You are creating a tiny startup, so how can you contribute to a goal as huge as ending global poverty? Surely not as a two person enterprise? But if you look at each of your proposed business activity areas using the SDG ‘template’, you’ll soon realize that oh, yes, you can—and see how sustainability benefits your startup.
SDG Planning—Clean Water, as an Example
Take Clean Water (Goal #6) as another example. Your first thought might be, “I’m going to make wind turbines, so what’s clean water got to do with me?” Nothing, at first glance, but where are you going to source your materials and parts? Who makes them? With what raw materials? Where, and what’s the cost of getting them to where you are? You may want to consider the wages of those who mine them…
Think about the design of your innovative wind turbines. Despite the turbines being a nice green product, one component you’ll probably need are magnets made from neodymium and dysprosium, rare earth minerals. Rare-earth mines involve processes that contribute to pollution. Some generate thorium, a radioactive element that leads to leukemia, when it leaches into drinking water. Workers have to extract rare earth metals manually from the ore which increases their exposure to these toxic metals.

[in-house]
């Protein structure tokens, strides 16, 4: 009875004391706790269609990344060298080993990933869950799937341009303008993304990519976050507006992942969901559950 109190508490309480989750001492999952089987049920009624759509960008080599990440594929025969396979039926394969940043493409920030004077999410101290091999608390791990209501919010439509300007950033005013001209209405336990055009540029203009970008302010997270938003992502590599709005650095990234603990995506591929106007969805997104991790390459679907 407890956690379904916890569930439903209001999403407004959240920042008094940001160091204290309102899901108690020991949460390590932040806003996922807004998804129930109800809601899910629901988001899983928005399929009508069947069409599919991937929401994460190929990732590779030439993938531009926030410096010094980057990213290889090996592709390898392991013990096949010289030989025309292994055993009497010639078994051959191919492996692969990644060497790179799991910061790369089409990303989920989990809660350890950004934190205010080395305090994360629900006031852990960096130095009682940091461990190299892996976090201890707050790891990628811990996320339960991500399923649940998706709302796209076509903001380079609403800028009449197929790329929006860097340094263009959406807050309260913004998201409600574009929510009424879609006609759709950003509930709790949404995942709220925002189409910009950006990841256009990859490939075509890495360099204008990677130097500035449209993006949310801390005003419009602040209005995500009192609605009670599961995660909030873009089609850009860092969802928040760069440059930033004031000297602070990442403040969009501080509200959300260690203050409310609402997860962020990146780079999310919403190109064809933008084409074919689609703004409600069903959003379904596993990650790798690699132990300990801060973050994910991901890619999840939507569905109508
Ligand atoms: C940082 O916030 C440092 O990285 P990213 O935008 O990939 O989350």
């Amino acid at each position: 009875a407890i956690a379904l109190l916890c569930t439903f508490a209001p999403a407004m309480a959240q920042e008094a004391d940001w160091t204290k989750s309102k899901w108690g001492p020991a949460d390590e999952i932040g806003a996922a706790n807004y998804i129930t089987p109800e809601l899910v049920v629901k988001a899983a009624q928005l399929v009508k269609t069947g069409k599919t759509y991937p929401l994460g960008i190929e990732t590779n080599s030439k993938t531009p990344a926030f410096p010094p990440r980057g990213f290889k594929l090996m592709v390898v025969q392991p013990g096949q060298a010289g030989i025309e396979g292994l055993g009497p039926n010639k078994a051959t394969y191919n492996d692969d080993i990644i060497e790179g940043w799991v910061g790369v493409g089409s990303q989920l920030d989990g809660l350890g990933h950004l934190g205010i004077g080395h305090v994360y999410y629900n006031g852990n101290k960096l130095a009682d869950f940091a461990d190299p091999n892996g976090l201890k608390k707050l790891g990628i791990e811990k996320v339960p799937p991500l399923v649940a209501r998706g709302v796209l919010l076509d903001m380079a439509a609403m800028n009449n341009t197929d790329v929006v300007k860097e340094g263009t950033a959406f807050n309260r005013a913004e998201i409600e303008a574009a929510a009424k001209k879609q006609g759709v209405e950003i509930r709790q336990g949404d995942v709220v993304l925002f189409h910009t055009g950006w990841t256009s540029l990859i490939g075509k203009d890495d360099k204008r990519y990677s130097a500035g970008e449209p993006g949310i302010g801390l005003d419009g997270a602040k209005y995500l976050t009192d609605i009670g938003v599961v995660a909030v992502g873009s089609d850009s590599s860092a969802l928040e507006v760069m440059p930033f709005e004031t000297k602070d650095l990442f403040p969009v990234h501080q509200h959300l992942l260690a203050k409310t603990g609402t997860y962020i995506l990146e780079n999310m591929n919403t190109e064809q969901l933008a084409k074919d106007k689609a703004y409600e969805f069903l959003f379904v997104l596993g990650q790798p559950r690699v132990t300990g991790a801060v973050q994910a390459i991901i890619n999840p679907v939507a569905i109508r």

I think you see where this is leading. The way to map your new startup against each of the Sustainable Development Goals is to go through each of your Sources (raw materials, people and other inputs), Processes (manufacturing, distribution and other business functions) and Outcomes (benefits, dis-benefits and other downstream consequences). Consider the impacts both on your business and society.
Codify and Monitor Impact
Here’s the tough part. It’s no good to simply define intentions. You will have to both establish clear rules and behaviors as well as the means by which performance can be measured. Measurement has to be as accurate as you can make it through external or internal means and benchmarks. The measurement must to be shared inside and outside the company.
But here’s the good part of all that painful and meticulous work. If you take the right decisions as a result of your analysis, you will experience several things apart from exhaustion! You will feel exhilaration from realizing that your high sense of purpose motivates not only you, the founders, but also those with whom you work, the users of your products, and the community in which you live and work.This is why there is so much talk about the ‘circular economy’ at the current time.